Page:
The health department issues an influenza outbreak warning

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The health department issues an influenza outbreak warning

Since the beginning of May 2023, the Department of Health has warned the public
about the rising prevalence of influenza, popularly known as “flu,” across the nation.
The National Institute for Communicable Diseases (NICD) alerted the department to the
growing number of cases.

The government said in a statement on Saturday that the number of illnesses has been
rising gradually since 10 April 2023 and that the NICD has received reports of influenza
clusters in workplaces and schools.
Six of the provinces under monitoring, KwaZulu-Natal, Mpumalanga, Gauteng, Western
Cape, Eastern Cape, and North West, have seen a rise in the number of cases.

Influenza or flu is an acute respiratory illness caused by an infection of the respiratory
tract with the influenza virus.
“There are two types of influenza viruses that commonly infect humans namely A and B.
The flu viruses are typically in circulation before the winter season in South Africa.
“The virus spreads from person to person through inhalation of infected respiratory
droplets when people are sneezing, coughing or talking. A person can also be infected
by touching contaminated objects or surfaces that the flu virus is on and then touching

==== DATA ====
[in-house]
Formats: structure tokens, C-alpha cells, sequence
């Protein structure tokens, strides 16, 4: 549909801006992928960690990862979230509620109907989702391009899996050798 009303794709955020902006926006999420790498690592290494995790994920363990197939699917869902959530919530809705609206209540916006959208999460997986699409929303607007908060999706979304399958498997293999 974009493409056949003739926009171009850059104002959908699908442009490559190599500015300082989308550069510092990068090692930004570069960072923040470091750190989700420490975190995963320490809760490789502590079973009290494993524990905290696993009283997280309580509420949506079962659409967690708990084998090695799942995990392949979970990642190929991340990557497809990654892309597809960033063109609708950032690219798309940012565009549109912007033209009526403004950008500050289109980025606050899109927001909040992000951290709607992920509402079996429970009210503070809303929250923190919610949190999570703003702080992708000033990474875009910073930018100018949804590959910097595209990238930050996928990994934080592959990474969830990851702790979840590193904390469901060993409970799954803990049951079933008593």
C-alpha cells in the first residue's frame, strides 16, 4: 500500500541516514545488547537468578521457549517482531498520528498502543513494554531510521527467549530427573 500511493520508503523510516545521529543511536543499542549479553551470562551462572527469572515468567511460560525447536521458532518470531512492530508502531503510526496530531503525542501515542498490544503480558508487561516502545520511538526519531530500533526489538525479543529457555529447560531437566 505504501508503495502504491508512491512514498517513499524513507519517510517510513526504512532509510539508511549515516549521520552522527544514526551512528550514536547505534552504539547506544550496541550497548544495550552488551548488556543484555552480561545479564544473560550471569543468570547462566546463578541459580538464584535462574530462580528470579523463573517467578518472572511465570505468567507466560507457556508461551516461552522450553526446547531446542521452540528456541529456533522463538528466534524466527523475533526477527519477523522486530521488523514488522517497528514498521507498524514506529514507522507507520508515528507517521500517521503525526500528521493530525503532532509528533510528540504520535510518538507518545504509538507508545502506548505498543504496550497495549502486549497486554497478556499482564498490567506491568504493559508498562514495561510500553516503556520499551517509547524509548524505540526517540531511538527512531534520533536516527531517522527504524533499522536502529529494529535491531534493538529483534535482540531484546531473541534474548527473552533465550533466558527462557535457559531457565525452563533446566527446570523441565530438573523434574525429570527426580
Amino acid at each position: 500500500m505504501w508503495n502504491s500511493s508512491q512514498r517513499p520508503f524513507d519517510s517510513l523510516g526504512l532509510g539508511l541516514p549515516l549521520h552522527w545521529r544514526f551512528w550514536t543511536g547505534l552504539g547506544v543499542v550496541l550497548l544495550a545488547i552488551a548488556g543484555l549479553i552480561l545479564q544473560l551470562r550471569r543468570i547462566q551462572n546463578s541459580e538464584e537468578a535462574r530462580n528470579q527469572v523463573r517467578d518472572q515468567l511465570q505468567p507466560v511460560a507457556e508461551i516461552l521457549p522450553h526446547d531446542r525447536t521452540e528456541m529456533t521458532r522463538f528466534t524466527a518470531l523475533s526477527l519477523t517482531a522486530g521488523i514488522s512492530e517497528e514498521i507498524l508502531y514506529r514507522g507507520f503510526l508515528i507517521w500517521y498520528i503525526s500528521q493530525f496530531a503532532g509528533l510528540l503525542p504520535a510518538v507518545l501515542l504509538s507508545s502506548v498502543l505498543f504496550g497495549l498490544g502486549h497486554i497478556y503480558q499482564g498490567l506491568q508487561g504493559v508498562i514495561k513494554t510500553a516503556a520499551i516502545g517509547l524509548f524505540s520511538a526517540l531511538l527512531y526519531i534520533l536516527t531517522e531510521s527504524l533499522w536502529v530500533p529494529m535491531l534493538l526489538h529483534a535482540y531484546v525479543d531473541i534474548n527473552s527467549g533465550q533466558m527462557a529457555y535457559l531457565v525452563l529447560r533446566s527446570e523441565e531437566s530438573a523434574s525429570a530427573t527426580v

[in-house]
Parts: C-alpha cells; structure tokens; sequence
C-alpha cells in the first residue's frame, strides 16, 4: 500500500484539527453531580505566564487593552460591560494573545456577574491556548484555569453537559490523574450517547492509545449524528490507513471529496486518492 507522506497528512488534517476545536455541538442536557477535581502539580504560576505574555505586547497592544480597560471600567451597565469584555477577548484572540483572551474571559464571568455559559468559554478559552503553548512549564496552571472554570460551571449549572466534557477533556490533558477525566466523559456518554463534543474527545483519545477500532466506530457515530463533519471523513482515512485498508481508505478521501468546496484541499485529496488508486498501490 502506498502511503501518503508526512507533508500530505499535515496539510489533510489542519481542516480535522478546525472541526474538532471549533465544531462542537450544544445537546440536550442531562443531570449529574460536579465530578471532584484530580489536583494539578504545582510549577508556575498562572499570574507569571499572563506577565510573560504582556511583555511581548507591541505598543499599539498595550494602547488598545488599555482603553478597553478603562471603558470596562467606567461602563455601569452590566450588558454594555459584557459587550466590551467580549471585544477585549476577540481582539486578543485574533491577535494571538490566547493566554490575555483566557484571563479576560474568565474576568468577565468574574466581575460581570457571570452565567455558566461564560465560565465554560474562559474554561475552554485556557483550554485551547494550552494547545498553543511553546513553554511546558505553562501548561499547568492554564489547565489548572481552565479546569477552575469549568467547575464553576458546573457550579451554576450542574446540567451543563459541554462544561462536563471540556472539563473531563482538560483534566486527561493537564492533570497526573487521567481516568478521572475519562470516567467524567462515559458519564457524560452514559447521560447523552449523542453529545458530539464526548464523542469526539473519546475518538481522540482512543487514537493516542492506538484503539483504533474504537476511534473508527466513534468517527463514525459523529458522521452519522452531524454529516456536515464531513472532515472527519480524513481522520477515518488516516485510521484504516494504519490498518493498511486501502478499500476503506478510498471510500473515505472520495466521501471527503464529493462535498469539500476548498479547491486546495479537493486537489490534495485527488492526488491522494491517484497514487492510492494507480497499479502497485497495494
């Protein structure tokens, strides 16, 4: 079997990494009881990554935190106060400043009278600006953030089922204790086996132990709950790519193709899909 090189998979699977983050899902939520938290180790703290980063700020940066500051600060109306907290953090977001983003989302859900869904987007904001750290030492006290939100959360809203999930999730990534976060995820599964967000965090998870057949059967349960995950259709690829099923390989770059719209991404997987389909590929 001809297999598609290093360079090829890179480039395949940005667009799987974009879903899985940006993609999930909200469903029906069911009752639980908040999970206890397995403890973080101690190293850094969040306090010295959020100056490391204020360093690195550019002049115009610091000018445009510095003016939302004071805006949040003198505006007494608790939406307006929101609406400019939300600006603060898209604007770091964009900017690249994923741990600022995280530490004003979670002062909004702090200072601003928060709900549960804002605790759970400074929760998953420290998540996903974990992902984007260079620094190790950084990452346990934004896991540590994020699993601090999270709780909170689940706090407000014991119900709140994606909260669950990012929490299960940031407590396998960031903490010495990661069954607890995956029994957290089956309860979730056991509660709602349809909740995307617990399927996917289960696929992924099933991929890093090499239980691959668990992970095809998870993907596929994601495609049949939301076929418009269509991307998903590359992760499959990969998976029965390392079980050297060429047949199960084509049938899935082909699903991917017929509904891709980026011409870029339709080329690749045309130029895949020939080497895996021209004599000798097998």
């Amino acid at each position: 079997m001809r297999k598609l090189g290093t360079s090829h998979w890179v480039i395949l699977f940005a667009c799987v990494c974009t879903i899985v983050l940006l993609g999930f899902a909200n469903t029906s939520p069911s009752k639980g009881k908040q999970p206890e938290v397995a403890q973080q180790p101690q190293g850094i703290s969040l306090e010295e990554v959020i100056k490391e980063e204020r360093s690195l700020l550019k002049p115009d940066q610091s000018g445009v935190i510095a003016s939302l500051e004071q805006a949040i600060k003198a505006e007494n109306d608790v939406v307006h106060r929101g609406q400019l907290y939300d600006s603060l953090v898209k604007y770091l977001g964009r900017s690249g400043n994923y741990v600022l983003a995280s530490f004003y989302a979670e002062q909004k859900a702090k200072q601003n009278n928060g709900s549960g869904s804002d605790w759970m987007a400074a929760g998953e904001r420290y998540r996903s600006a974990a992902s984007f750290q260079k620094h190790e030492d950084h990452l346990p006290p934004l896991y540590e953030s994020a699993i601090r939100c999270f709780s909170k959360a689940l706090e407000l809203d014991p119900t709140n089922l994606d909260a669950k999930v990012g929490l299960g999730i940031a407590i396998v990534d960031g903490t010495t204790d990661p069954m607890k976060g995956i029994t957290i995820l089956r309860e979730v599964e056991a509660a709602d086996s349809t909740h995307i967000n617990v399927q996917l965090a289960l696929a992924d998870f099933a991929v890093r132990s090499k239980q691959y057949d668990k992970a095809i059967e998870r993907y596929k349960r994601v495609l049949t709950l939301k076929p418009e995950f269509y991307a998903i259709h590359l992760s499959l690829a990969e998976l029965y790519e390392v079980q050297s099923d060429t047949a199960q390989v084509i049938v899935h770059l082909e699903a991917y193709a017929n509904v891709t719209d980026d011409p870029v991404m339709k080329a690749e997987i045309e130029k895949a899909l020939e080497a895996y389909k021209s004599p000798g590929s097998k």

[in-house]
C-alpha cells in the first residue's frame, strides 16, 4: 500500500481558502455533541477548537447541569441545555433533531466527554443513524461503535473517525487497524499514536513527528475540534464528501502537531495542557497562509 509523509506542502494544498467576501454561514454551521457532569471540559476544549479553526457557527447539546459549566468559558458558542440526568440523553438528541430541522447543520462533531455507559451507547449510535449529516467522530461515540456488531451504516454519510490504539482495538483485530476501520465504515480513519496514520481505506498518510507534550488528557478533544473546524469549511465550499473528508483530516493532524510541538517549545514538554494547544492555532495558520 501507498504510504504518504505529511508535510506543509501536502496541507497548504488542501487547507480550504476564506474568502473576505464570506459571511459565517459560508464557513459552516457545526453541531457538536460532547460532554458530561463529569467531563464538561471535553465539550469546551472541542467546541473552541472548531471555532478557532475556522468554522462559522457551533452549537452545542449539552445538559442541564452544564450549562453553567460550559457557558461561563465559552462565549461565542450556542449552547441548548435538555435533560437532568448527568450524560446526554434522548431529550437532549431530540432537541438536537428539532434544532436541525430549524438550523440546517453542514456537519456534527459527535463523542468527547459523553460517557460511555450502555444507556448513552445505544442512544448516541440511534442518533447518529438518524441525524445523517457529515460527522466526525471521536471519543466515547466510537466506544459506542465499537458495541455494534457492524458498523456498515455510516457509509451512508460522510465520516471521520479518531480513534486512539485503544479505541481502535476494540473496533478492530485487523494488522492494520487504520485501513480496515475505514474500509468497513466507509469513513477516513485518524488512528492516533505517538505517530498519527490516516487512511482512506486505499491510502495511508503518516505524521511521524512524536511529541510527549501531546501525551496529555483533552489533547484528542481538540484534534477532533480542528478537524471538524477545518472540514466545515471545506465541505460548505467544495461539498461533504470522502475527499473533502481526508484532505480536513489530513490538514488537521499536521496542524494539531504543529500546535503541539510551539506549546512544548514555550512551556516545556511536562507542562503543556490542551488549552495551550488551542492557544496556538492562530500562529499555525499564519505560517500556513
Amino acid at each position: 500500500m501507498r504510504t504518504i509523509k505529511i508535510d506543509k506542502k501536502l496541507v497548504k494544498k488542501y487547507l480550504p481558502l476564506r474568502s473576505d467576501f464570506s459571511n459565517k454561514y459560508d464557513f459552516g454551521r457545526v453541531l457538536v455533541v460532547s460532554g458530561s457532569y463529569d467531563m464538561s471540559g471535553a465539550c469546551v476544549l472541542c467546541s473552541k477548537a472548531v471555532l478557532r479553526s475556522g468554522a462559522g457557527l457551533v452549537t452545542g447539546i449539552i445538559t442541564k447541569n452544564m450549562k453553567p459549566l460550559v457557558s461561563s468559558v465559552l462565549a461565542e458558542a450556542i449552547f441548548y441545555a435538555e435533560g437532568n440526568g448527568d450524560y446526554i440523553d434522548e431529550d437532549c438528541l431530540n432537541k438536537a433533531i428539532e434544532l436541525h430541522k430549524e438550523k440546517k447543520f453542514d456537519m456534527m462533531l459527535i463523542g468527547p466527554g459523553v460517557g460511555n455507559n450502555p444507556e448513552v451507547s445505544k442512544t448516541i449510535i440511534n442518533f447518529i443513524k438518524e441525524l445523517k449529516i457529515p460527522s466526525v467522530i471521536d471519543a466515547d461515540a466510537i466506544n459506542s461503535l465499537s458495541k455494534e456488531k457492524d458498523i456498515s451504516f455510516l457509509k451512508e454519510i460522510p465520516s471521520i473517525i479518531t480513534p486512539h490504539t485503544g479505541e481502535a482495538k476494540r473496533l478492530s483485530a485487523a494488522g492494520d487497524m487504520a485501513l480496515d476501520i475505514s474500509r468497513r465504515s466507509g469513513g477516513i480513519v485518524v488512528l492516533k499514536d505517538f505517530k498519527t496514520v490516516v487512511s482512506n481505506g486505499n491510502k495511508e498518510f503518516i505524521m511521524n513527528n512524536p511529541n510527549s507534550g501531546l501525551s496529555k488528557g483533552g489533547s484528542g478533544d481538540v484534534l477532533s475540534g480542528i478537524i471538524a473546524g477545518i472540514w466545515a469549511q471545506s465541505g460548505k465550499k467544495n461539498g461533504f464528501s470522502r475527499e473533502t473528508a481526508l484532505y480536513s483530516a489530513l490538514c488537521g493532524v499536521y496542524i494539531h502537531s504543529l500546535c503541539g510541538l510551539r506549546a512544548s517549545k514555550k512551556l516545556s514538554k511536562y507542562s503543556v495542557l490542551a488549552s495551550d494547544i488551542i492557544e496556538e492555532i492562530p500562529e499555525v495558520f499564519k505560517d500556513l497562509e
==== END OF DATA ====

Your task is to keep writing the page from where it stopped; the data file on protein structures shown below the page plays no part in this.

their mouth, eyes or nose,” the department said.

When coughing, people with the flu should cover their mouth with a tissue or cough into
their elbow, wear a mask, wash their hands frequently with soap and water or sanitize
them with an alcohol-based product, stay at home, and make an effort to avoid close
contact with others.

“Although the majority of people with influenza will present with mild illness, influenza
may cause severe illness, which may require hospitalisation or cause death, especially

in individuals who are at risk of getting severe influenza illness or complications,” the
department said.

People at increased risk of severe health complications of influenza include pregnant
women, people living with conditions like HIV and other chronic illnesses or conditions
such as diabetes, lung disease, tuberculosis, heart disease, renal disease and obesity.
Elderly people, who are 65 years and older, and children younger than 2 years old are
also at increased risk of severe health complications.

The department said these groups should be encouraged to seek medical help early.
The most common symptoms include fever, muscle pains and body aches, dry cough,
sore throat, runny nose, feeling tired or unwell and headache.

These may develop 1 to 4 days after infection and last for 2 to 7 days. For the majority
of people, the symptoms commonly resolve without treatment.
“The influenza vaccine remains the primary means for preventing seasonal influenza
infection and should be administered at least before the influenza season (March to

“However, even if the season has already started, it is never too late to get vaccinated,
especially individuals who are at high risk of severe influenza illness or complications,”
the department said

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